Category Archives: SEO

Google updates recipe markup for Google Search & Google Assistant

Google announced that it’s updated its recipe structured data documentation to help webmasters improve the visibility of their recipes both in Google Search and on Google Assistant, including Google Home devices.

Google said, “The updated structured data properties provide users with more information about your recipe, resulting in higher quality traffic to your site.”

If you want your recipes to work on Google Assistant, Google requires that the recipeIngredient and recipeInstructions properties be used in your markup. Adding these properties to your recipes will enable recipe guidance, which will walk the user through step-by-step instructions on how to make the recipe.

In addition, Google is now recommending the following recipe properties:

  • Videos: Show users how to make the dish by adding a video array.
  • Category: Tell users the type of meal or course of the dish (for example, “dinner,” “dessert,” “entree”).
  • Cuisine: Specify the region associated with your recipe (for example, “Mediterranean,” “American,” “Cantonese”).
  • Keywords: Add other terms for your recipe such as the season (“summer”), the holiday (“Halloween,” “Diwali”), the special event (“wedding,” “birthday”) or other descriptors (“quick,” “budget,” “authentic”).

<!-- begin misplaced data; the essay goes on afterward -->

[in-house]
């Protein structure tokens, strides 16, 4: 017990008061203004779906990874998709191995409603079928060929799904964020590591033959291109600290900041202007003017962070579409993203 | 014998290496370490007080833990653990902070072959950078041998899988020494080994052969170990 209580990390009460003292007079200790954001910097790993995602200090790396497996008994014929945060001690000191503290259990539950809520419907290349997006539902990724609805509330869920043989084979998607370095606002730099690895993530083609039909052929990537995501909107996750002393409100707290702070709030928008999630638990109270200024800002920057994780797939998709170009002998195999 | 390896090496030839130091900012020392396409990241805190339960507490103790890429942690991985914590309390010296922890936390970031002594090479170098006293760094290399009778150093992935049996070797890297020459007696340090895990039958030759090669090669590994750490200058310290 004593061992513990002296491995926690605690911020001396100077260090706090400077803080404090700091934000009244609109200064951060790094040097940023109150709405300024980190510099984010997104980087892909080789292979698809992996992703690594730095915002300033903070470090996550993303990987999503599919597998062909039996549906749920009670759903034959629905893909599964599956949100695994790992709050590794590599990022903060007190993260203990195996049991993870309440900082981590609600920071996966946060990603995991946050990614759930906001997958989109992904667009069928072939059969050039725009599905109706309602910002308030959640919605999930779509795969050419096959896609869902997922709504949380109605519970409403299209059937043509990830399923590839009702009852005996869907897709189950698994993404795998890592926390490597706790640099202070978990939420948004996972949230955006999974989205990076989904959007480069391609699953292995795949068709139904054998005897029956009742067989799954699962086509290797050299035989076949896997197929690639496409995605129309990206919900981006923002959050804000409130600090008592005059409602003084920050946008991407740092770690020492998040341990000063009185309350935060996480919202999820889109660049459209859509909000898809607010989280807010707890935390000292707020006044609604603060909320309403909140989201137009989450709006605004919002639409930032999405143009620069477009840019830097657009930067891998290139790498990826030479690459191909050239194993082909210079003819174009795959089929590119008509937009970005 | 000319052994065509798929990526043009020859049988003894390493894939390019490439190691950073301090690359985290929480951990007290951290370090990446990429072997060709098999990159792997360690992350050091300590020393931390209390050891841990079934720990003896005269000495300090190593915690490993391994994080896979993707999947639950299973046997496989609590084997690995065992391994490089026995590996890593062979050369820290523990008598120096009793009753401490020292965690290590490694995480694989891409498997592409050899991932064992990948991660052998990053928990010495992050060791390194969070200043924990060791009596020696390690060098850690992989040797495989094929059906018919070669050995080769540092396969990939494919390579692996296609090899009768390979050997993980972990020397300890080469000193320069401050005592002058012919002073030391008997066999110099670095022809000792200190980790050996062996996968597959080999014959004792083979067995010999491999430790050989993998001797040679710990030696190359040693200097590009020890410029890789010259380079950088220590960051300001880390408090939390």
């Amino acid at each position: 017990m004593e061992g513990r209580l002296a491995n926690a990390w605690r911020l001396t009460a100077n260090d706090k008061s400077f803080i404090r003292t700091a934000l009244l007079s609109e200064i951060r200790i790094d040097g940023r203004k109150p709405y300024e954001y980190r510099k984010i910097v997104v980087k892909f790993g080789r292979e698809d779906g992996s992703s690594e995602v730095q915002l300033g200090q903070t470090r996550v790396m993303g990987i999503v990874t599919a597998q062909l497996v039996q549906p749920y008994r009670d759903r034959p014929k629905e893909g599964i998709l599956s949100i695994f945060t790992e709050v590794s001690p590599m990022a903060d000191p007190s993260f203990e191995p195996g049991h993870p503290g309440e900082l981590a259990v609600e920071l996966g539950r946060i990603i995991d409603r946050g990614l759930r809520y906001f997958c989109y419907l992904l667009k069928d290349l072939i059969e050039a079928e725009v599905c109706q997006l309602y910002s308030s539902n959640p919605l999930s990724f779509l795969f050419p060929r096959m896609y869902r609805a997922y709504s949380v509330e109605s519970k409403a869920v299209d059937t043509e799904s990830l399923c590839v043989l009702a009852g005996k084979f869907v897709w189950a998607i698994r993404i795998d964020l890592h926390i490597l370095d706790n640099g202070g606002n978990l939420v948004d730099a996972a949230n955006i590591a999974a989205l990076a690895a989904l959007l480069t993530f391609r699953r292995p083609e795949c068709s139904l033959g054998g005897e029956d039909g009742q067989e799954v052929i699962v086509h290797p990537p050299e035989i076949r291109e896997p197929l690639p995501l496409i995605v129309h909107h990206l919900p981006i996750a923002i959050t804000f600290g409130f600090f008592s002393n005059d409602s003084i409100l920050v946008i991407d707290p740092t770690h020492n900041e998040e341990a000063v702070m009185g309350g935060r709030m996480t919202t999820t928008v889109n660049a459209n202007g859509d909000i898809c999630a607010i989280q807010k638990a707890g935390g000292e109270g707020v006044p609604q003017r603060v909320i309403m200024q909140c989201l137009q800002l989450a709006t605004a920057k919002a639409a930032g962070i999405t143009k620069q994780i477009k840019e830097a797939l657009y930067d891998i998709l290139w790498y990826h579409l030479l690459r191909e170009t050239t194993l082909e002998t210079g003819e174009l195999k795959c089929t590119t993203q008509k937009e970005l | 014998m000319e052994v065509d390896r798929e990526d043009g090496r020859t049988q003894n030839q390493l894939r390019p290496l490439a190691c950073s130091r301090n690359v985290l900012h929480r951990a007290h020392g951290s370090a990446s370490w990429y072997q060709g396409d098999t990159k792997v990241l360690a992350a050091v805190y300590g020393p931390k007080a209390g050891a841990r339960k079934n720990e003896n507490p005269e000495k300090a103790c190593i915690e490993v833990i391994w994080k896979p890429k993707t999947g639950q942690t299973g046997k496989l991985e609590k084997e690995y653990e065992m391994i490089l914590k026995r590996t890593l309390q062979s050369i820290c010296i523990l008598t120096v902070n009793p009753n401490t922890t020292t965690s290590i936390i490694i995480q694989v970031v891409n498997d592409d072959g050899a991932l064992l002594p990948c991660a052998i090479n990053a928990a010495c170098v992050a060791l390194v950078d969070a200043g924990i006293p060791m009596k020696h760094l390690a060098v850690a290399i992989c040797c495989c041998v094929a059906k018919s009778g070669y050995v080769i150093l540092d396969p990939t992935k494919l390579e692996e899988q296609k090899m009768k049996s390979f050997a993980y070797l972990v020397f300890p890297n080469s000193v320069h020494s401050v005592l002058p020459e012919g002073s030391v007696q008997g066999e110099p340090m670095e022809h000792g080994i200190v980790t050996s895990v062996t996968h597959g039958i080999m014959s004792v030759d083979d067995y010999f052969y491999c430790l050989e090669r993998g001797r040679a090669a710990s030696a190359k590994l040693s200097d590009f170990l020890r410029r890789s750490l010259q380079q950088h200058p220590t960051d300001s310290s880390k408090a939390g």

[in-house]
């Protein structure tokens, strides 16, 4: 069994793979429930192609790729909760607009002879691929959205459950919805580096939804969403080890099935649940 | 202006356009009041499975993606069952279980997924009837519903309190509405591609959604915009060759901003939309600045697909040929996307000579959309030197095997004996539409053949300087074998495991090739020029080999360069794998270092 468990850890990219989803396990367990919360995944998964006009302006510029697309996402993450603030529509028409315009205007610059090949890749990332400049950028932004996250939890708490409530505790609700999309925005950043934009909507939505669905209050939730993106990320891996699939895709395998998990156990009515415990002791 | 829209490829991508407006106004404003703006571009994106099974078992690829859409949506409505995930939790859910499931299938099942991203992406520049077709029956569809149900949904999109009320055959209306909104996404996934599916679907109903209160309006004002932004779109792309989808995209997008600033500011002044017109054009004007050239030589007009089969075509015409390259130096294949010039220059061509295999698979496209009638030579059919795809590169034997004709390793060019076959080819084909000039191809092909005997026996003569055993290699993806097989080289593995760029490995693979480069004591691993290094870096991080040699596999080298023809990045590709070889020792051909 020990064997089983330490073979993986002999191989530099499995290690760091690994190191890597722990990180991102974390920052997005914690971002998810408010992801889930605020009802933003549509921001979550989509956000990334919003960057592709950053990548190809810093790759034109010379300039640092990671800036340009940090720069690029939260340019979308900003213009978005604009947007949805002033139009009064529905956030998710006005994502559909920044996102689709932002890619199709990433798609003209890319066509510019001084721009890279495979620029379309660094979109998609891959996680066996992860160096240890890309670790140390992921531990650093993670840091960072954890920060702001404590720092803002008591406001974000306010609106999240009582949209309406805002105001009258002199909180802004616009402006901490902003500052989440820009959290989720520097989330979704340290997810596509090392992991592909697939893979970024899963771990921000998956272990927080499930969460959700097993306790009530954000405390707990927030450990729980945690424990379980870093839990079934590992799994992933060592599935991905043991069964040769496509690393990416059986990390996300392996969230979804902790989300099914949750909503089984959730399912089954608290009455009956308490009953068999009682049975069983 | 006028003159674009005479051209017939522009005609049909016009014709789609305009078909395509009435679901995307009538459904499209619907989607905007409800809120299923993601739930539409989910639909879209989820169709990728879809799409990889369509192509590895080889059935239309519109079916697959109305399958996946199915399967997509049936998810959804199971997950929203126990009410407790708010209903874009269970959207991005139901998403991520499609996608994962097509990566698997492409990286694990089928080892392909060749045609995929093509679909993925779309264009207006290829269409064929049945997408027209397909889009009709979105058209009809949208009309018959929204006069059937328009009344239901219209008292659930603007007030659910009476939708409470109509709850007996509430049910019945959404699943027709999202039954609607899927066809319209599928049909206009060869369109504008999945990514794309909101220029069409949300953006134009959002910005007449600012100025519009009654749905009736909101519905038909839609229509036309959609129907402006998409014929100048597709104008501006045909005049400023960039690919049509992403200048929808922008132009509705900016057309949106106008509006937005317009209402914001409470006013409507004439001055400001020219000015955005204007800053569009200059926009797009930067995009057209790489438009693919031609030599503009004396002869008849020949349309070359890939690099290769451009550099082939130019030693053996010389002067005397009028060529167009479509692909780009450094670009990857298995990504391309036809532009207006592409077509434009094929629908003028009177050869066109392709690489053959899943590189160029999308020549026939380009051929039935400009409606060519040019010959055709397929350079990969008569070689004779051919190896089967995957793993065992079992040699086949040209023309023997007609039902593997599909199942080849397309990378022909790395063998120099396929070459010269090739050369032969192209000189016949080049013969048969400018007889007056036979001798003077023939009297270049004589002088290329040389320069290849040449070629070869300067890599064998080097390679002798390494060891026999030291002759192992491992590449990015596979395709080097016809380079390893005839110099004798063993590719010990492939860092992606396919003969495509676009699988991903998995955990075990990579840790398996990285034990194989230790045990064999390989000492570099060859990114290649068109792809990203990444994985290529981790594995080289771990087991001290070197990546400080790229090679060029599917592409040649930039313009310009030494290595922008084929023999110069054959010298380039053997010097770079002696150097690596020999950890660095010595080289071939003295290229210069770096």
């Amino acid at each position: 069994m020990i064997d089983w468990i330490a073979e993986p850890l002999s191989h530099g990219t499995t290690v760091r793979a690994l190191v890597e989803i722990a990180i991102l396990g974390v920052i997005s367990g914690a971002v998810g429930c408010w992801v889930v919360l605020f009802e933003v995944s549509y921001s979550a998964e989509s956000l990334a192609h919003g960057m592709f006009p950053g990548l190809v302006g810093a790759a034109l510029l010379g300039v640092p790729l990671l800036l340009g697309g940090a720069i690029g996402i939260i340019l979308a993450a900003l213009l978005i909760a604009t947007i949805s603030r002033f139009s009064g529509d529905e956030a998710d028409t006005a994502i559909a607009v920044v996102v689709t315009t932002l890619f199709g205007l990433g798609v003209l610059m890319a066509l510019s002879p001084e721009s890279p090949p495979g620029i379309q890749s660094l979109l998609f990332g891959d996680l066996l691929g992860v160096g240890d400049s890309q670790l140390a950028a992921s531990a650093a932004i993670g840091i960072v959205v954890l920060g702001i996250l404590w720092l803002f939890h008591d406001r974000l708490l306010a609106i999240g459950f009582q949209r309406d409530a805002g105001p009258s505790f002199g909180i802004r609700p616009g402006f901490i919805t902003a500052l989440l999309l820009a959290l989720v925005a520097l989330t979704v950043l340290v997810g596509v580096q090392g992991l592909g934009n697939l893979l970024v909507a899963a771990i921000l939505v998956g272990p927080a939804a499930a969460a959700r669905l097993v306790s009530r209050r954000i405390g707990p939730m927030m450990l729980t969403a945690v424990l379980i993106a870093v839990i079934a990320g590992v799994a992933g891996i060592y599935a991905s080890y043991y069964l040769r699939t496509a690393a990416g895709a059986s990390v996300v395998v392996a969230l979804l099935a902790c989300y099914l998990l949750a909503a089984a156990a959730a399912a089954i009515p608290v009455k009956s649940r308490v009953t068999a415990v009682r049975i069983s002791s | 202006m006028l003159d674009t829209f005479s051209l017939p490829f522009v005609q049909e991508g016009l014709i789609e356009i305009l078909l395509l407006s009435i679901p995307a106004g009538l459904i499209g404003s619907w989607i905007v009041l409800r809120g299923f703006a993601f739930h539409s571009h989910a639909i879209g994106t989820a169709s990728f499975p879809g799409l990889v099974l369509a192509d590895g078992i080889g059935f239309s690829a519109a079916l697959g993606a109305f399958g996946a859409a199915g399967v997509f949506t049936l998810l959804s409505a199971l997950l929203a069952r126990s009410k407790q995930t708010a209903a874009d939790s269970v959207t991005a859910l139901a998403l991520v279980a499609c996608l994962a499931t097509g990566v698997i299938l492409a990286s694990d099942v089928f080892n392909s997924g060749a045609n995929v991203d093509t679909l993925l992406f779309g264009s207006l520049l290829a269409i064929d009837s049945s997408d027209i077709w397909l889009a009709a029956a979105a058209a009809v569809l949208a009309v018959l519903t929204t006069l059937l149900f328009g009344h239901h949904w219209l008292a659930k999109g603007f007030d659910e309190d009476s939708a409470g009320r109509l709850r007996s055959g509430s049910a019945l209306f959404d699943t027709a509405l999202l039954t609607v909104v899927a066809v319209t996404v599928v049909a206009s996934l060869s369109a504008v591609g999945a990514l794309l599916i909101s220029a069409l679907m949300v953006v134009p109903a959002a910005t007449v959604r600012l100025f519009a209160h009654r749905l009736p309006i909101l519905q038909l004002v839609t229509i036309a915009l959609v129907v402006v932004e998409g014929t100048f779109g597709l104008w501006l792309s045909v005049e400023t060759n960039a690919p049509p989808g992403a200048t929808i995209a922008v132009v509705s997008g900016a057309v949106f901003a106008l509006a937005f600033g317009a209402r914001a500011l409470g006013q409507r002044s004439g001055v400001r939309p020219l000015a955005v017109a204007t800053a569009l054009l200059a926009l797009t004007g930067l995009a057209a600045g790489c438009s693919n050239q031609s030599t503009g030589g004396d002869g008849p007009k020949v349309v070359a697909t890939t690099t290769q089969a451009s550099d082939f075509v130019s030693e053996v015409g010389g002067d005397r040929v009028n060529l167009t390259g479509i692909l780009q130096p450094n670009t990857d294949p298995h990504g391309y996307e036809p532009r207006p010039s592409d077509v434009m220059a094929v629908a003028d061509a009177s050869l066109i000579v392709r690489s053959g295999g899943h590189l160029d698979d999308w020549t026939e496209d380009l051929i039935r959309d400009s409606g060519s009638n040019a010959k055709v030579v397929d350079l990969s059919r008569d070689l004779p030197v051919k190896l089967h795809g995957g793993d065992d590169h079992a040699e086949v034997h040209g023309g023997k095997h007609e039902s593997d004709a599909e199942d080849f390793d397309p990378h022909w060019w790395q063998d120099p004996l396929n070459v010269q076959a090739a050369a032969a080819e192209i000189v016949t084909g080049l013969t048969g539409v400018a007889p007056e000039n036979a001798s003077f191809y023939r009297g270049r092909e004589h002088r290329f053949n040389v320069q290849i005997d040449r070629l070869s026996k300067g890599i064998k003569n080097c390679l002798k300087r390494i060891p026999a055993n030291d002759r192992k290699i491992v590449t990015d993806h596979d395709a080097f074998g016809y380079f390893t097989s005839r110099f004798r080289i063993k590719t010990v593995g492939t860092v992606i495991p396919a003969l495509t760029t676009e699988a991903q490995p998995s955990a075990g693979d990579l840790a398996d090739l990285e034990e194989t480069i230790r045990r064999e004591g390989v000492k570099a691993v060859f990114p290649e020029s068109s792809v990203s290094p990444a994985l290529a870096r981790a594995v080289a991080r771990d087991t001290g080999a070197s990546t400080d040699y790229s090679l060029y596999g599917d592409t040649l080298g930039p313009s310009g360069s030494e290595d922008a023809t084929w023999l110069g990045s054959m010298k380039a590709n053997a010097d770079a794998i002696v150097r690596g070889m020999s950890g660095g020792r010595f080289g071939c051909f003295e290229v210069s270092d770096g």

This expands on the recipe markup Google launched a year ago.

You can read more about how to implement this structured markup at the Google developer site.


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SearchCap: Google AdWords Editor, Bing Audience Ads & recipe markup changes

Below is what happened in search today, as reported on Search Engine Land and from other places across the web.

From Search Engine Land:

Recent Headlines From Marketing Land, Our Sister Site Dedicated To Internet Marketing:

Search News From Around The Web:


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Caroline’s Corner: How to use Pinterest to grow – my experiences

A little over a month ago I started looking at my Pinterest profile more seriously in regards to my blog. I didn’t use Pinterest for my blog yet and never even thought of pinning my blog posts to Pinterest. I used the website to keep my wishlist up to date and had tons of hidden boards full of inspiration for future projects that I would probably never do.